Eye On The Bay: Desert Roadtrippers Pt.1 – 8/22/11
Desert Roadtrippers, Part One
A LONG WAY FROM THE BAY:
For the past several years, the “Eye on the Bay” crew has been plotting and pleading to make a trip to the southern California desert. Think about it, our staff spends more than 300 days a year focusing our sights and passions on the greater San Francisco Bay Area, so it’s no surprise that we get a little urge to break geographic boundaries and show our faithful viewers the “other reaches of the state.”
So why the desert? Let’s just say there’s about eight staffers that each wanted to take on some portion of a 200 mile swath of the southeastern corner of the California. One wanted to show off spring wildflower blooms in Death Valley, one person wanted to explore the wasted remains of the Salton Sea, while Palm Springs, which has become a weekend getaway hotspot for Bay Area residents, was on someone else’s radar. Then, others had cravings to visit a trailer park named ‘Hicksville’, an old dusty Hollywood movie set called ‘Pioneertown’ and something referred to as the ‘Integratron’ in Landers, CA.
Our solution? Wrap it all up into a 1,500 mile roundtrip, five-part series. Add three local television hosts with completely different interests, throw them into a tightly packed convertible and leave the rest to the road-trip gods.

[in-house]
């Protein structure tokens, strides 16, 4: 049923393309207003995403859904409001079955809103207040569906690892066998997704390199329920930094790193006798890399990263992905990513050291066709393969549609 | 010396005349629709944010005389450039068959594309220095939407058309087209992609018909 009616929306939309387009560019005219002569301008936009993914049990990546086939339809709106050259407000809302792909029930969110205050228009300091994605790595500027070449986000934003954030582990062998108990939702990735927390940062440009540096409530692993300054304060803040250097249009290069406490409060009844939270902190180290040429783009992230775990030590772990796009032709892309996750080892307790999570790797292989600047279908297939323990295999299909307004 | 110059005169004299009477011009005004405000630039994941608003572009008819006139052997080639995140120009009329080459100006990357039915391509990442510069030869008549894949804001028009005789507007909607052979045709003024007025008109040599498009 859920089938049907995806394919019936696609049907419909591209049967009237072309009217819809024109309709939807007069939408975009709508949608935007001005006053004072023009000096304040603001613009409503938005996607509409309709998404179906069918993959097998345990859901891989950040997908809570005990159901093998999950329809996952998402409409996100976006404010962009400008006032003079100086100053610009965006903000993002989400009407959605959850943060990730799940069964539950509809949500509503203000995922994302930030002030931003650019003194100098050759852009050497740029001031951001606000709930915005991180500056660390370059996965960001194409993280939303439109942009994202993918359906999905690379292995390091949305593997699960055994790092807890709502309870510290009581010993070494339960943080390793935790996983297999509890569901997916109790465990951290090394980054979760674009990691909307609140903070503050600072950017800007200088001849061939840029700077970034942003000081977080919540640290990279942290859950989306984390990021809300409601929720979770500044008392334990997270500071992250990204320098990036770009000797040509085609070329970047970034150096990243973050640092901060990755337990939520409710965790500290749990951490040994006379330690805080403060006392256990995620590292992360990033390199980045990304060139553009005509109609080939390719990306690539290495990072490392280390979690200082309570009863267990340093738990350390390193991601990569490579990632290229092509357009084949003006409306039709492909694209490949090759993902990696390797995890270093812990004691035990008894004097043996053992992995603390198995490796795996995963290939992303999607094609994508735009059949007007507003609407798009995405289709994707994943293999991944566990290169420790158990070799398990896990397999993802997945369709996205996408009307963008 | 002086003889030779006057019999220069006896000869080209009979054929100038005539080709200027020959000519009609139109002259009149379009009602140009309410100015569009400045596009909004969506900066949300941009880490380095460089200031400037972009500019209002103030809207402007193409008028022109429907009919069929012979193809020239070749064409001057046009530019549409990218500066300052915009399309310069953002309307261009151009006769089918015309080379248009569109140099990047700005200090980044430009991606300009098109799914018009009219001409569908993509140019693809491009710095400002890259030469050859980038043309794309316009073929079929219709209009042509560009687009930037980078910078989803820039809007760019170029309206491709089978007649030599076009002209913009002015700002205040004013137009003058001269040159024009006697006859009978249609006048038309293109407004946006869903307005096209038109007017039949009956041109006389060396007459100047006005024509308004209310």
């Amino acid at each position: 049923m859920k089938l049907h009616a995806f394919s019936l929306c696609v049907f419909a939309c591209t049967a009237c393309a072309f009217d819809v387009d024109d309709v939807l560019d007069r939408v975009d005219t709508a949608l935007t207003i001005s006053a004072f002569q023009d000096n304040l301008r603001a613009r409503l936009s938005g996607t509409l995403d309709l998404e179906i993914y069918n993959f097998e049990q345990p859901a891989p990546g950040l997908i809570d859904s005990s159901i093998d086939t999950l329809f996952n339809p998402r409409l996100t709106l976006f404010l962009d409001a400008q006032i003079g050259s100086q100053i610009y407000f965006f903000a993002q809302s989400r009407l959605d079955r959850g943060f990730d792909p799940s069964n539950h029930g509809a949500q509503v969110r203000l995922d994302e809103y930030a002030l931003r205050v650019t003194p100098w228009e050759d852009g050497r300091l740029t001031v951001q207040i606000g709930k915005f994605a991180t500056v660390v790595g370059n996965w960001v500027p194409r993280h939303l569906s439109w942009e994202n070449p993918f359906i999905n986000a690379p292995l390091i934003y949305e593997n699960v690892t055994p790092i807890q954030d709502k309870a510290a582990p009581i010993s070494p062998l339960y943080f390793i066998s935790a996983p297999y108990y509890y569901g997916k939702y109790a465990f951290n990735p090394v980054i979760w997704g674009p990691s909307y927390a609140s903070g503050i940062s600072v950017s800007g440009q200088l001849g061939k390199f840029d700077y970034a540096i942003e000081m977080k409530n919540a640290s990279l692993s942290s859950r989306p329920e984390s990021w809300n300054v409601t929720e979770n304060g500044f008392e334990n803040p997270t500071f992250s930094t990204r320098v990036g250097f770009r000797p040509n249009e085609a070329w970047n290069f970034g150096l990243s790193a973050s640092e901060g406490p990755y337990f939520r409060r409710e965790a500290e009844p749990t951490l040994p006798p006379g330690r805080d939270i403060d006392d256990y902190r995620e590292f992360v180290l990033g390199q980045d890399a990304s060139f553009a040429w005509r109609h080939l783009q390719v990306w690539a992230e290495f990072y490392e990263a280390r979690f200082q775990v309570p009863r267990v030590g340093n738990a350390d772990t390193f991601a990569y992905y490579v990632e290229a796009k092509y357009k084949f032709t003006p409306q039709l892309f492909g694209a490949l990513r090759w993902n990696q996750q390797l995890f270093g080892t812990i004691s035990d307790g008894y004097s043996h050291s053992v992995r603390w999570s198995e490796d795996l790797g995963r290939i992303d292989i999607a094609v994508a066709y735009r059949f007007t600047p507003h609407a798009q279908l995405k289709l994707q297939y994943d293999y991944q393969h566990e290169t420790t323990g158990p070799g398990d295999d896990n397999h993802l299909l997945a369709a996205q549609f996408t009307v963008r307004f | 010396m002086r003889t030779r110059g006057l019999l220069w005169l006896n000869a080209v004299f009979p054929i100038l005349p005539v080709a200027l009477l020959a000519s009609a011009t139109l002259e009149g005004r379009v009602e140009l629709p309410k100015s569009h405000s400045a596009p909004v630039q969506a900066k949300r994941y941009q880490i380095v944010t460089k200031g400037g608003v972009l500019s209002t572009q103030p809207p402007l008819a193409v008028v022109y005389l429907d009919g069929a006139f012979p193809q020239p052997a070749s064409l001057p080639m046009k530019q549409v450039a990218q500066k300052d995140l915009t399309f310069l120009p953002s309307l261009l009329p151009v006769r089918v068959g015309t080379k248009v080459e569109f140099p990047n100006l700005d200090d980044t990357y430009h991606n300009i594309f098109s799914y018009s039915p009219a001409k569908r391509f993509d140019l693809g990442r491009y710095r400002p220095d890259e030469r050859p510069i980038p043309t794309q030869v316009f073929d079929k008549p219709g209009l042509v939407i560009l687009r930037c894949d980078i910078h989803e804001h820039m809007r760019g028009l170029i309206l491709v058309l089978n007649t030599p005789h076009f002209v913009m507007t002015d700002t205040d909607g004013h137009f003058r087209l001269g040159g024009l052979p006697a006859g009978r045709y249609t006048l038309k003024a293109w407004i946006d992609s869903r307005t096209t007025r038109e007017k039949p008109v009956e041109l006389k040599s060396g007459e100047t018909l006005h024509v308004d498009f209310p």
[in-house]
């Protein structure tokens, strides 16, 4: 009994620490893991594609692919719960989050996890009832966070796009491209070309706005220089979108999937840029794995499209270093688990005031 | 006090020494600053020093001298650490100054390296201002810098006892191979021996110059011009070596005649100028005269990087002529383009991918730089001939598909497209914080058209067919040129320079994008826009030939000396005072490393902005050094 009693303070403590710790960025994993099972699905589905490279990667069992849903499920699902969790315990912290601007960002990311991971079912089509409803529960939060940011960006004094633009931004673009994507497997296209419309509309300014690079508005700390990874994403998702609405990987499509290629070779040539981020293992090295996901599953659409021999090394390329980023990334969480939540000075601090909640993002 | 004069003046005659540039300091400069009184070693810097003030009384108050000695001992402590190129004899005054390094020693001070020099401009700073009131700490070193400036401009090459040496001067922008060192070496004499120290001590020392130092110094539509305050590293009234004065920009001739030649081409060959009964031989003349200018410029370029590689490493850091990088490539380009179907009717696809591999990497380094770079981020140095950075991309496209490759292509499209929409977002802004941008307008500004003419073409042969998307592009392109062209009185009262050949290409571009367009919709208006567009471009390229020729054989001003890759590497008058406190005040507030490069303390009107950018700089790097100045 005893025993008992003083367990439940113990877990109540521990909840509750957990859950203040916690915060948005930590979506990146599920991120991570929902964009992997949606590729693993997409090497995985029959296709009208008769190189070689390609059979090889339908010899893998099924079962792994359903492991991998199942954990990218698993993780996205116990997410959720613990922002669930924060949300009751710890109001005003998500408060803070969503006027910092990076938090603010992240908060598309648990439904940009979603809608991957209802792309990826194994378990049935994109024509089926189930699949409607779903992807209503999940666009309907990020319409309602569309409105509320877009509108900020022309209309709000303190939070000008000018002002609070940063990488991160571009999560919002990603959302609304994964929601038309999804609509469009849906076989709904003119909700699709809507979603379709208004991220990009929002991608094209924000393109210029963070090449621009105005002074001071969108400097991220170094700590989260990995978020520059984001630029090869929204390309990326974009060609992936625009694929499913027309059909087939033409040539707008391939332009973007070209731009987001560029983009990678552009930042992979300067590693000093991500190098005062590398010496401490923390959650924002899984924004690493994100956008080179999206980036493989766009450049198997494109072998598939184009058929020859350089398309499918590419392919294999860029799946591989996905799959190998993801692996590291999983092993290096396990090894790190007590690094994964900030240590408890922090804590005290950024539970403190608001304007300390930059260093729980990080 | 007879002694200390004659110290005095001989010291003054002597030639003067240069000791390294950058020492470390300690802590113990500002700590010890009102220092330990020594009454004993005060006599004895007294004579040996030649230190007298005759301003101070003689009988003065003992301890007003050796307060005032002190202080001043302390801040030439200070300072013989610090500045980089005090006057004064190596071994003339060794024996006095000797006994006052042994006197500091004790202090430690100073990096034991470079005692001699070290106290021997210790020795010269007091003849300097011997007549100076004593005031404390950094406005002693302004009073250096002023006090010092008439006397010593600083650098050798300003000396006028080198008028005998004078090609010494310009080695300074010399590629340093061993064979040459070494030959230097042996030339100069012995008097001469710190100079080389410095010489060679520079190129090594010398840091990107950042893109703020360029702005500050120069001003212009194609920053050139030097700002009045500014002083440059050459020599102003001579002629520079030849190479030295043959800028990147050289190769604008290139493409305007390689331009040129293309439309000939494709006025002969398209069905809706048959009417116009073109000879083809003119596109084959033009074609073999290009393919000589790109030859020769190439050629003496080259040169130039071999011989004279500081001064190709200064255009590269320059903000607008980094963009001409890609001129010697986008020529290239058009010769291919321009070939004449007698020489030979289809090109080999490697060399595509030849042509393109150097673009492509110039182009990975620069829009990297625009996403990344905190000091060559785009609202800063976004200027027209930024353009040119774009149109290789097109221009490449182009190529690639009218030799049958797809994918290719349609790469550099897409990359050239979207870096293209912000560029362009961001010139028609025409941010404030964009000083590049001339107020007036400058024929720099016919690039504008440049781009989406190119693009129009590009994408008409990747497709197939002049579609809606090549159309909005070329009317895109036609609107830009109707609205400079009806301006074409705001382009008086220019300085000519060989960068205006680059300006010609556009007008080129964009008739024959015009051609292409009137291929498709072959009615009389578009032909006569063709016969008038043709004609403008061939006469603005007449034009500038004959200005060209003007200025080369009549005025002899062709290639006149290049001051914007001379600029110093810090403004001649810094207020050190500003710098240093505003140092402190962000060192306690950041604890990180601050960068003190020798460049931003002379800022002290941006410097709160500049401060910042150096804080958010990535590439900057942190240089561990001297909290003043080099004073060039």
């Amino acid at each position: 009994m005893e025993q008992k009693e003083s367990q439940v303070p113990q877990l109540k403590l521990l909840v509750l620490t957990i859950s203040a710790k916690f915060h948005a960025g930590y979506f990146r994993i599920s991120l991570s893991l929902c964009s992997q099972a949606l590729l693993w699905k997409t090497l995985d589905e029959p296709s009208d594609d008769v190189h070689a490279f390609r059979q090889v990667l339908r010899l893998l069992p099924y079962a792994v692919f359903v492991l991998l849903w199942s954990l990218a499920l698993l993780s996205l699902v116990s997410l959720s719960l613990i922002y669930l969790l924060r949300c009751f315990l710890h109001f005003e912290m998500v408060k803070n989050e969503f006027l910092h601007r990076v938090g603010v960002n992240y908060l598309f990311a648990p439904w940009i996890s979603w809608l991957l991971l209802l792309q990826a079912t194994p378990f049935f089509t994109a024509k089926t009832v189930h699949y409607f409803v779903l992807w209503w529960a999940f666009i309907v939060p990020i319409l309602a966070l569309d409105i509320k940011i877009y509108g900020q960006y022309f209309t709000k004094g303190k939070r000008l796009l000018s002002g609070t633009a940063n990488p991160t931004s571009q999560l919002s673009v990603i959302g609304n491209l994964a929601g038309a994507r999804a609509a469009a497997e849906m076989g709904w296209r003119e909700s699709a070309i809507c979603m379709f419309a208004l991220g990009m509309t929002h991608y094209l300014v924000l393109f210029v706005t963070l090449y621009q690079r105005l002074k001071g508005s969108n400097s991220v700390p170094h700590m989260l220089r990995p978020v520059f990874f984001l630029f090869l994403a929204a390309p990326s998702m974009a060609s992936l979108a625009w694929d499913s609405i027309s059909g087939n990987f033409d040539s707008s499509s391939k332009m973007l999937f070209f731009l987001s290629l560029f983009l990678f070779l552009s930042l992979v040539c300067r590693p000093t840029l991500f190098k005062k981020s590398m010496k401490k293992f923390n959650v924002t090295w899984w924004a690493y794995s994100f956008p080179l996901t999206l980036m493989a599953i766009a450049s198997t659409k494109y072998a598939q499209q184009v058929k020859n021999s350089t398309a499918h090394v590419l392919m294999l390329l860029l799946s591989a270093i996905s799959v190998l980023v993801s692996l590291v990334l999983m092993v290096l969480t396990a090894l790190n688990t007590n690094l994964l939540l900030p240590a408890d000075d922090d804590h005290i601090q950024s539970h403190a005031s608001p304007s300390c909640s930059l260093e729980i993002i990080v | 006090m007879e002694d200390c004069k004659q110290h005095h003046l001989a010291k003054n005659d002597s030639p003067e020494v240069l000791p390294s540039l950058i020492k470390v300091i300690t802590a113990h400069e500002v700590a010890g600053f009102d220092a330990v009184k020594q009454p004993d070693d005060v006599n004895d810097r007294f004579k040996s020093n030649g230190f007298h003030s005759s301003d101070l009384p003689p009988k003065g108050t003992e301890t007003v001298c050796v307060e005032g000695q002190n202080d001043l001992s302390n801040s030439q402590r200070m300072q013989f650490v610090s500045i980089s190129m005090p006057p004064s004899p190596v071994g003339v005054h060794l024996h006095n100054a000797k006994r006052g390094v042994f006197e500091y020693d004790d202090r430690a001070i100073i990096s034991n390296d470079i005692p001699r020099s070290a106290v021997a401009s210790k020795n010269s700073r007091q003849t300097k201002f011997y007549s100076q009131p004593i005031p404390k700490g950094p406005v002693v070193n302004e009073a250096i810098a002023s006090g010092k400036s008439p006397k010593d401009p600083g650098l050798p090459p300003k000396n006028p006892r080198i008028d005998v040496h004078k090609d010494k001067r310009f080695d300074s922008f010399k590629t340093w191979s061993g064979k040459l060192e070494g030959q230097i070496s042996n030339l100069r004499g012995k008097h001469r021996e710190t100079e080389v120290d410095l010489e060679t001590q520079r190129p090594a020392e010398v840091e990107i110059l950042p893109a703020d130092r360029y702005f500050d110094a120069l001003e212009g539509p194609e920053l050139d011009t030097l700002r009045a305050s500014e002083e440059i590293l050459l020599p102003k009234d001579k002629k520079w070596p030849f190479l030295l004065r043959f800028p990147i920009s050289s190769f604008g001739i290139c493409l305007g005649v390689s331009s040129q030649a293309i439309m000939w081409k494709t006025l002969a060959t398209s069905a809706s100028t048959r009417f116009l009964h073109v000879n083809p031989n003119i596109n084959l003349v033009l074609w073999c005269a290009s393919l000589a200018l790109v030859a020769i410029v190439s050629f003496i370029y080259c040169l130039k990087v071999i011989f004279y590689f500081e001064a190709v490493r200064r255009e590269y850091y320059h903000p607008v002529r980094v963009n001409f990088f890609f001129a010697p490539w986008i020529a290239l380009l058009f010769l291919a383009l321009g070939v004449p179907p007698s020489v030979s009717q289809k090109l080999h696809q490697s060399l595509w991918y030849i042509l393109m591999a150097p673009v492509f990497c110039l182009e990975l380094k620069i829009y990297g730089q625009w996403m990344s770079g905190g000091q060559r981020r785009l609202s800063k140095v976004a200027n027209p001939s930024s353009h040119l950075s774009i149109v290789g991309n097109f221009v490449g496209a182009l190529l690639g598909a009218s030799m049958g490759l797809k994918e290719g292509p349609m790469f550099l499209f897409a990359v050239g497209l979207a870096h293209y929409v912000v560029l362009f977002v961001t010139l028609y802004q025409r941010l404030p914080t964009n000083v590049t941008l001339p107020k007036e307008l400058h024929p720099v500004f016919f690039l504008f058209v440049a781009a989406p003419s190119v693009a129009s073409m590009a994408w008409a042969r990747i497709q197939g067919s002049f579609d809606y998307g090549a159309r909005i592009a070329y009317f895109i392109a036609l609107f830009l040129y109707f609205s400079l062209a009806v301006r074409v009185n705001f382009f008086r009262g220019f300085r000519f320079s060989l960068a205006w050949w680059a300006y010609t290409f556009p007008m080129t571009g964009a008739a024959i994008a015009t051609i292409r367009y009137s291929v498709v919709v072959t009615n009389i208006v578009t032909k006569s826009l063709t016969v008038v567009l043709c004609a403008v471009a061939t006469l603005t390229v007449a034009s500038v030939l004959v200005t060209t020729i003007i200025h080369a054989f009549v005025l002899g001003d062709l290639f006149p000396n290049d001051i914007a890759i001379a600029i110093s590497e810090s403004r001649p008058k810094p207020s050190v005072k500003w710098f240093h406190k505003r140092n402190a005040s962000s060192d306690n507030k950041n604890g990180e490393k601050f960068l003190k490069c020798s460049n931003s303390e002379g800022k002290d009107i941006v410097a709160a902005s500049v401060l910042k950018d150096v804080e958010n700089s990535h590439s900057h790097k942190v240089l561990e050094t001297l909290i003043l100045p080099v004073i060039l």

ON THE WAY:
Our journey took us over the Sierras and south on Highway 395 – yes, we could have done the I-5 route, but the Sierras are just too scenic! While we were under the crunch to get to Death Valley, there are plenty of worthy stops along 395! Mono Lake and the bubbling hot springs south of Mammoth Lakes are two spots that are a must visit. You alson should check out the cuisine at the Whoa Nellie Deli, housed inside the Tioga Gas Mart in Lee Vining, CA.
IN DEATH VALLEY:
While it’s not the most desirably named of all the National Parks, if you’ve never visited Death Valley, you’re in for a special time. It’s a mix of geologic wonder, stunning scenics and there’s roadtrips within roadtrips to make, once you’re inside her web. The best way to read up on the sites we featured (Artists Palette, Badwater Basin, Devil’s Golf Course, Devil’s Racetrack, Teakettle Junction, Scotty’s Castle), visit these websites:
We drove forever to get just about anywhere, after all, Death Valley National Park is about the size of five greater San Francisco Bay Areas. So, when we arrived at the Furnace Creek Inn, we had no trouble calling this gem, a true desert oasis!
The Furnace Creek Resort consists of two properties, the well-appointed Inn at Furnace Creek and the more affordable Ranch at Furnace Creek. The Inn boasts beautiful rooms, a fantastic hot springs pool (which we definitely utilized) and delicious southwestern/pacific-rim cuisine. Note, the Inn is only opened from mid-October to mid-May.
The Ranch at Furnace Creek was originally a working ranch, and is now a year-round getaway, with more than 220 rooms. The Ranch offers golf, a steakhouse, saloon (try the Badwater Ale) and jeep and bike rentals, for those seeking adventures in the desert. Visitors should also stop into the Borax History Museum located on site.